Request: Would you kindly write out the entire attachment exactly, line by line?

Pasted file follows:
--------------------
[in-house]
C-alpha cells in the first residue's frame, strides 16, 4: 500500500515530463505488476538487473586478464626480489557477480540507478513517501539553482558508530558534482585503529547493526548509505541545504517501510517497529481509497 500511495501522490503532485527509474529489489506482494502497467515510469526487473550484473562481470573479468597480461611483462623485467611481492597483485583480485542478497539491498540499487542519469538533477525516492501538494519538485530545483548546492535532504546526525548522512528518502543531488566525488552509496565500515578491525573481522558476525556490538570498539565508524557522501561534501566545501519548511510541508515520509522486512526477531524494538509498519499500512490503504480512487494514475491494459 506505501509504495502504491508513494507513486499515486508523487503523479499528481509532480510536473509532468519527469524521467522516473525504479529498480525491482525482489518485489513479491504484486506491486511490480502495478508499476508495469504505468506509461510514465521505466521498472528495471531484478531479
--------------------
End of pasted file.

[in-house]
C-alpha cells in the first residue's frame, strides 16, 4: 500500500515530463505488476538487473586478464626480489557477480540507478513517501539553482558508530558534482585503529547493526548509505541545504517501510517497529481509497 500511495501522490503532485527509474529489489506482494502497467515510469526487473550484473562481470573479468597480461611483462623485467611481492597483485583480485542478497539491498540499487542519469538533477525516492501538494519538485530545483548546492535532504546526525548522512528518502543531488566525488552509496565500515578491525573481522558476525556490538570498539565508524557522501561534501566545501519548511510541508515520509522486512526477531524494538509498519499500512490503504480512487494514475491494459 506505501509504495502504491508513494507513486499515486508523487503523479499528481509532480510536473509532468519527469524521467522516473525504479529498480525491482525482489518485489513479491504484486506491486511490480502495478508499476508495469504505468506509461510514465521505466521498472528495471531484478531479